Manufacture Not Eliminated—Entirely

XX/’HAT then are the aims and objects of the present v/ Ontario referendum? If the referendum passes, legislation will at once be established making it illegal for any individual or individuals to bring in from any other country or province intoxicating liquors for beverage purposes. It would be illegal under the proposed act to manufacture intoxicants in any shape or form for beverage purposes. On the other hand, the shipping of intoxicants through the province to points outside its boundaries would not be illegal, but all such shipments would have to go through in bond with the seals unbroken and be at all times in charge of bonded carriers—that is, express companies and the like. Under no circumstances could a private individual carry intoxicants through the province or handle them in transit.

The new act would not stamp out the manufacture of intoxicants within the boundaries of the province—at least not entirely. Manufacture for what is known as “permitted purposes”—industrial, mechanical, sacramental and medicinal needs—would not be forbidden. Furthermore, the manufacture of intoxicating liquor for exportation to other countries and other sections of the Dominion would not be stopped. Apropos of this phase of the proposed legislation it may not be generally known that some manufacturers of intoxicants in Ontario province have been doing a bigger business for export exclusively than they did in pre-war times for local consumption. One

Ontario brewery in particular has received such huge orders from Cuba that extension of its plant was some time ago referred to as imperative by a leading director of the concern.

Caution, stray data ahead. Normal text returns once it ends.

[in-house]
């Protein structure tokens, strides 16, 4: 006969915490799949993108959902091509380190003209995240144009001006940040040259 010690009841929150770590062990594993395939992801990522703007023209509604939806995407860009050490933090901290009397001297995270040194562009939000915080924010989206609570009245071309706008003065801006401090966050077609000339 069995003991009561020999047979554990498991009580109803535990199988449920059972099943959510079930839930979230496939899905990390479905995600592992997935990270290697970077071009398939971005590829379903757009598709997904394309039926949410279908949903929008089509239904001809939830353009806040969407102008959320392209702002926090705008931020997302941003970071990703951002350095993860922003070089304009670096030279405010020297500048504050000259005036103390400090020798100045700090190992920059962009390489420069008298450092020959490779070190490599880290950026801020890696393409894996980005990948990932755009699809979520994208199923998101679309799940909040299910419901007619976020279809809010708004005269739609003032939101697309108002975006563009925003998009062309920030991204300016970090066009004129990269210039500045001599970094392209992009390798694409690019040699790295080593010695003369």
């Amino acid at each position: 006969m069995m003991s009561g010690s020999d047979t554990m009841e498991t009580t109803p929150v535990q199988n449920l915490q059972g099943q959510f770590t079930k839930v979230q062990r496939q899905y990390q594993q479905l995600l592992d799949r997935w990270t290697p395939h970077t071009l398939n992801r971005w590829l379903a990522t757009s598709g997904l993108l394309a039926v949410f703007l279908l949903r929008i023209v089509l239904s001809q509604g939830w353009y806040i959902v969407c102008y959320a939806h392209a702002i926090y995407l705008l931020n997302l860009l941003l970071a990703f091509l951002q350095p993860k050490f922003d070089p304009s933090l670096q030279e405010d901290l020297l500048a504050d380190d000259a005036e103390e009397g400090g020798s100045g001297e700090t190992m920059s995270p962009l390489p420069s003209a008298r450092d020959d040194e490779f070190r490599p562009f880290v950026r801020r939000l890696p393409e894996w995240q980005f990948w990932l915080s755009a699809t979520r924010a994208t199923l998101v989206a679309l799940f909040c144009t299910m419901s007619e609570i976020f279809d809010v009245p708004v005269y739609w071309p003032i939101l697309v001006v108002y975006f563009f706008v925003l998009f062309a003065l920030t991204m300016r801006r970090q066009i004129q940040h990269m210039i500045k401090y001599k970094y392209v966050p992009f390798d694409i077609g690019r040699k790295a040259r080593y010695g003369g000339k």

Incidentally, the sale of intoxicants, by the present licensed vendors, on the prescriptions of medical men, would go on just the same as at present.

These are some of the reasons why authorities state that the proposed act would not create what could be accurately termed a “bone-dry” province. Its definite intention is to make illegal the importation of intoxicants by private individuals and the genesis of this movement, referendum champions state quite plainly, has been the abuse of private individuals’ privileges to import liquor for their own use, when, as a matter of fact, such “private supplies” have been covertly sold to rum-runners and bootleggers. While it remains possible for private individuals in the pay of the illicit traffic to import intoxicants in almost unlimited quantities it will be impossible to stamp out bootlegging operations, according to the claims of the leaders in the referendum campaign.

“This proposed legislation is not aimed, at the private individual who has been legally importing liquor for his own private use,” declared one of the chiefs of the referendum movement when I asked him what the great idea of the Ontario referendum was.

“But it will hit the individual who imported solely for his own use,” I urged.

“Don’t I know that?” cried the referendum champion. “Haven’t some of my best friends been bouncing on my devoted head and asking me why I want to help shut off the legal means of obtaining a household supply? I am sorry for them. Indeed I am, and, believe me, if that were the only motive of the referendum it would not get my support nor the support of a host of others. But we do not believe that the fond privilege of a minority of private individuals should be allowed to stand in the way of stopping wholesale violation of the laws of the land. It is the bootlegger that we are after, whose illegal business flourishes through his being able to import intoxicants by taking advantage of his and his agents’ ‘rights’ as private individuals. It is therefore up to the people to say whether the rights of private individuals in the matter of importing liquor shall stand in the way of stamping out the provincewide operations of illicit whiskey-pedlars.”